THE JUDGMENT

When an obstacle to union arises, energetic biting through brings success. This is true in all situations. Whenever unity cannot be established, the obstruction is due to a talebearer and traitor who is interfering and blocking the way. To prevent permanent injury, vigorous measures must be taken at once. Deliberate obstruction of this sort does not vanish of its own accord. Judgment and punishment are required to deter or obviate it.

However, it is important to proceed in the right way. The hexagram combines Li, clarity, and Chên, excitement. Li is yielding, Chên is hard. Unqualified hardness and excitement would be too violent in meting out punishment; unqualified clarity and gentleness would be too weak. The two together create the just measure. It is of moment that the man who makes the decisions (represented by the fifth line) is gentle by nature, while he commands respect by his conduct in his position.

THE IMAGE

Penalties are the individual applications of the law. The laws specify the penalties. Clarity prevails when mild and severe penalties are differentiated, according to the nature of the crimes. This is symbolized by the clarity of lighting. The law is strengthened by a just application of penalties. This is symbolized by the terror of thunder. This clarity and severity have the effect of instilling respect; it is not that the penalties are ends in themselves. The obstructions in the social life of man increase when there is a lack of clarity in the penal codes and slackness in executing them. The only to strengthen the law is to make it clear and make penalties certain and swift.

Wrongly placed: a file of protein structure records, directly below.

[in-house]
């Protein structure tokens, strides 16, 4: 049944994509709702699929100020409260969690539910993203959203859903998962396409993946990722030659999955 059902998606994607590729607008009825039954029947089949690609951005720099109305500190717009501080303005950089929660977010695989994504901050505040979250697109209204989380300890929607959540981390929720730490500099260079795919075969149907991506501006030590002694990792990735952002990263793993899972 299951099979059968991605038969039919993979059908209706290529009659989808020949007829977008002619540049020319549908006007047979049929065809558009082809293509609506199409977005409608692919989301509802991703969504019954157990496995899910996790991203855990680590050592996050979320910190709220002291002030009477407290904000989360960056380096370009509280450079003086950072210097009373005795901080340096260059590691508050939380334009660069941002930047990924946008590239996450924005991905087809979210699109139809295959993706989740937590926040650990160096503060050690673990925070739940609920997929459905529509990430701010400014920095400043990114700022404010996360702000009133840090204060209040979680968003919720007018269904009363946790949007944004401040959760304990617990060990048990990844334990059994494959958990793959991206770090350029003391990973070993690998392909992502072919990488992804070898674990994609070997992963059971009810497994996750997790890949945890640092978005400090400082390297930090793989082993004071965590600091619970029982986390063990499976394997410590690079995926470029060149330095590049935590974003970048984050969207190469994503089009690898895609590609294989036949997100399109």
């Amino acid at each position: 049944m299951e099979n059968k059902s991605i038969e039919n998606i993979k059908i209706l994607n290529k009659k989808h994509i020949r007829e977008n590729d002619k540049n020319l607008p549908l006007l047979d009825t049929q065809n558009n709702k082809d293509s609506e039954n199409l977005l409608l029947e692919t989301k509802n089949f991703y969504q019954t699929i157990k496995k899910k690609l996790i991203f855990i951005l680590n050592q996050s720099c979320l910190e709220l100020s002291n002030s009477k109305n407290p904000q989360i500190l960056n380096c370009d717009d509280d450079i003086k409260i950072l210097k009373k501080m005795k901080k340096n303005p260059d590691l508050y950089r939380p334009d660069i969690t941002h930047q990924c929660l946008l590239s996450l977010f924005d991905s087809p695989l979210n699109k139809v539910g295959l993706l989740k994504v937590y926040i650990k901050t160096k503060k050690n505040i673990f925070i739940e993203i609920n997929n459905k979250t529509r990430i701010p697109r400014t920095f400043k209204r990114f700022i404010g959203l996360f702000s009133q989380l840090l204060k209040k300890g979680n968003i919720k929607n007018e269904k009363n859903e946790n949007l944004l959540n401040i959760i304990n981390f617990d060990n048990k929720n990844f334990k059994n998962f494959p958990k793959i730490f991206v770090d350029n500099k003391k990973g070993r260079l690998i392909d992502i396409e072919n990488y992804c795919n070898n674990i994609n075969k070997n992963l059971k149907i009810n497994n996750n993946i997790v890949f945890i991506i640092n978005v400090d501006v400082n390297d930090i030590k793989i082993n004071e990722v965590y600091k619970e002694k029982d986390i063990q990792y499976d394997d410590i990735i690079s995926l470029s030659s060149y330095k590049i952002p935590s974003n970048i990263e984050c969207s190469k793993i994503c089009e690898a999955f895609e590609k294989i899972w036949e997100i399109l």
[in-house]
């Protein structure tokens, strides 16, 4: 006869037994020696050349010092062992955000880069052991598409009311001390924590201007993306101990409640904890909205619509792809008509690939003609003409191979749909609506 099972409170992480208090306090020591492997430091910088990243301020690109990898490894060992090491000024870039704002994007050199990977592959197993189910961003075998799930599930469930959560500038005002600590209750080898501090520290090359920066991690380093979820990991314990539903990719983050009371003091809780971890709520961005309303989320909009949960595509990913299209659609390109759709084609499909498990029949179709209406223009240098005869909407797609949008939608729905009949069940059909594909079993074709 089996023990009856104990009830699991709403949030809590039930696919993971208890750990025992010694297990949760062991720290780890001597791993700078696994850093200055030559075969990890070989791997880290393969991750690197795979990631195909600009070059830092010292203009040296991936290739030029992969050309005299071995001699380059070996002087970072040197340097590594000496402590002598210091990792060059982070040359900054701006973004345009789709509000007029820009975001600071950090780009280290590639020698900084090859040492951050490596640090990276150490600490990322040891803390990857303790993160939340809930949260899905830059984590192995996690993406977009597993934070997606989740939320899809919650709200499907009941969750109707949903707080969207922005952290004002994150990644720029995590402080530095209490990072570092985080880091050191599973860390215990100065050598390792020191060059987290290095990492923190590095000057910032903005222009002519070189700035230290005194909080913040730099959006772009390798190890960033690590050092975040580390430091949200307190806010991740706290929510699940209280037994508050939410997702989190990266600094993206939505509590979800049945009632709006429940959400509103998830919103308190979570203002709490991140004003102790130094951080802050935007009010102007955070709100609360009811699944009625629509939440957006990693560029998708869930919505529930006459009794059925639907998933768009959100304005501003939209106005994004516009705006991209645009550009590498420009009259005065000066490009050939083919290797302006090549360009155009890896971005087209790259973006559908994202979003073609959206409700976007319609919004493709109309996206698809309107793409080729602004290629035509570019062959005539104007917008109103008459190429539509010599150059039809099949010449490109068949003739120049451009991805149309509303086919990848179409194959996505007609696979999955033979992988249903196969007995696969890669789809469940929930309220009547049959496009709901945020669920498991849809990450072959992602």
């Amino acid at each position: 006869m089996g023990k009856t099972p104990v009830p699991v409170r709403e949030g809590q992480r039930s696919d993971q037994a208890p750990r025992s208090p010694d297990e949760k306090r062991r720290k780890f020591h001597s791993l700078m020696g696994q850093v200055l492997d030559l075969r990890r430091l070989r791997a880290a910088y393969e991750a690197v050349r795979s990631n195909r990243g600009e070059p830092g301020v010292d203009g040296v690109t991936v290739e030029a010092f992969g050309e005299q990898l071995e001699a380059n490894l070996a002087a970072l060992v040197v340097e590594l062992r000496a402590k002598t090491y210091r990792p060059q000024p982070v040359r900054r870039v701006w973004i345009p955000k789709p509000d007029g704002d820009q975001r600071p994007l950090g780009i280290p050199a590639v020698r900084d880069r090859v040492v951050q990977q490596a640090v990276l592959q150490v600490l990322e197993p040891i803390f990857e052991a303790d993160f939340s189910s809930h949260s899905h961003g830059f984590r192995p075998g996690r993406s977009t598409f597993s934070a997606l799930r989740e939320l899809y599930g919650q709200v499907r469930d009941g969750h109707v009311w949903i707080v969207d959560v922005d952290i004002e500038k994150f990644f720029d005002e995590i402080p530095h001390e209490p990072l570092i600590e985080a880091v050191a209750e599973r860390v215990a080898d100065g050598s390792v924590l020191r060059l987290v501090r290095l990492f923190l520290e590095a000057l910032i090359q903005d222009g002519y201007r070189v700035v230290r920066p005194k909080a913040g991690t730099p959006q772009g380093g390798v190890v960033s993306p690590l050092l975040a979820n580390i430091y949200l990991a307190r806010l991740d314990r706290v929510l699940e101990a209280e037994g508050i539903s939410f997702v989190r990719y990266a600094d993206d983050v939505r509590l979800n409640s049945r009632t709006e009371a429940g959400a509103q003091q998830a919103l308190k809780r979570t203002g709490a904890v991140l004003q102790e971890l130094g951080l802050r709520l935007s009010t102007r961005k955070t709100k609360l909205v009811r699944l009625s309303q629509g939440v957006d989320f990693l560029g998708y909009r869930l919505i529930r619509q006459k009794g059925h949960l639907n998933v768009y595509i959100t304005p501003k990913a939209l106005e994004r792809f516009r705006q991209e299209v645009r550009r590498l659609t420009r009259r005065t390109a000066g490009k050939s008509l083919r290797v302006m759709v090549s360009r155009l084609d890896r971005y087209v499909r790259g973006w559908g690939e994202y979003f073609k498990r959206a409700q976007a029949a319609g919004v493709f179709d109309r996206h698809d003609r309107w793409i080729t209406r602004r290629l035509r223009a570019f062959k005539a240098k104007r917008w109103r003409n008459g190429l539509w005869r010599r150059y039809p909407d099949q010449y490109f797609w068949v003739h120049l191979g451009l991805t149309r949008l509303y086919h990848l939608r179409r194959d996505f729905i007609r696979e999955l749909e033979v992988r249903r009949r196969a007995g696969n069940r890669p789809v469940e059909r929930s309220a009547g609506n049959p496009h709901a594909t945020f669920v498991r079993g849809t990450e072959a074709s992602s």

1

If a sentence is imposed the first time a man attempts to do wrong, the penalty is a mild one. Only the toes are put in the stocks. This prevents him from sinning further and thus he becomes free of blame. It is a warning to halt in time on the path of evil.

2

It is easy to discriminate between right and wrong in this case; it is like biting through tender meat. But one encounters a hardened sinner, and, aroused by anger, one goes a little too far. The disappearance of the nose in the course of the bite signifies that indignation blots out finer sensibility. However, there is no great harm in this, because the penalty as such is just.

3

Punishment is to be carried out by someone who lacks the power and authority to do so. Therefore the culprits do not submit. The matter at issue is an old one-as symbolized by salted game-and in dealing with it difficulties arise. This old meat is spoiled: by taking up the problem the punisher arouses poisonous hatred against himself, and n this way is put in a somewhat humiliating position. But since punishment was required by the time, he remains free of blame.

4